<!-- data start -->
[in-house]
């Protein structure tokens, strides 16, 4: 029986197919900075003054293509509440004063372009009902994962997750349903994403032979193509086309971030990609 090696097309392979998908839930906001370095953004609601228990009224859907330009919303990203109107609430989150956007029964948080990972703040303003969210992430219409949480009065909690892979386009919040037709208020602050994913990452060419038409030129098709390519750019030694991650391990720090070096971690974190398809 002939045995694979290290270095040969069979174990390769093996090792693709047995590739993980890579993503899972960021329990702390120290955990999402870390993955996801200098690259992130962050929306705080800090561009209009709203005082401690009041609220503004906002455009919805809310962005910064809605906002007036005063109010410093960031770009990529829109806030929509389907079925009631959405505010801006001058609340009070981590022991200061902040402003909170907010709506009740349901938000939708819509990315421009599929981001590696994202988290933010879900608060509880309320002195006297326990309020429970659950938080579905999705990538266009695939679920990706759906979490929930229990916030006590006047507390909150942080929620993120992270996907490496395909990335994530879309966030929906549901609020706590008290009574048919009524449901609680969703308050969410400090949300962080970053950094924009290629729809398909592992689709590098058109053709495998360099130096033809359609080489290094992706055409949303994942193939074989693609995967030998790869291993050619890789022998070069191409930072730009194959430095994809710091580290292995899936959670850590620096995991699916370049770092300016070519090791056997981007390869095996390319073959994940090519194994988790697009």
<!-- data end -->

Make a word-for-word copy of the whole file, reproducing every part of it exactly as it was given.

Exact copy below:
[in-house]
């Protein structure tokens, strides 16, 4: 029986197919900075003054293509509440004063372009009902994962997750349903994403032979193509086309971030990609 090696097309392979998908839930906001370095953004609601228990009224859907330009919303990203109107609430989150956007029964948080990972703040303003969210992430219409949480009065909690892979386009919040037709208020602050994913990452060419038409030129098709390519750019030694991650391990720090070096971690974190398809 002939045995694979290290270095040969069979174990390769093996090792693709047995590739993980890579993503899972960021329990702390120290955990999402870390993955996801200098690259992130962050929306705080800090561009209009709203005082401690009041609220503004906002455009919805809310962005910064809605906002007036005063109010410093960031770009990529829109806030929509389907079925009631959405505010801006001058609340009070981590022991200061902040402003909170907010709506009740349901938000939708819509990315421009599929981001590696994202988290933010879900608060509880309320002195006297326990309020429970659950938080579905999705990538266009695939679920990706759906979490929930229990916030006590006047507390909150942080929620993120992270996907490496395909990335994530879309966030929906549901609020706590008290009574048919009524449901609680969703308050969410400090949300962080970053950094924009290629729809398909592992689709590098058109053709495998360099130096033809359609080489290094992706055409949303994942193939074989693609995967030998790869291993050619890789022998070069191409930072730009194959430095994809710091580290292995899936959670850590620096995991699916370049770092300016070519090791056997981007390869095996390319073959994940090519194994988790697009």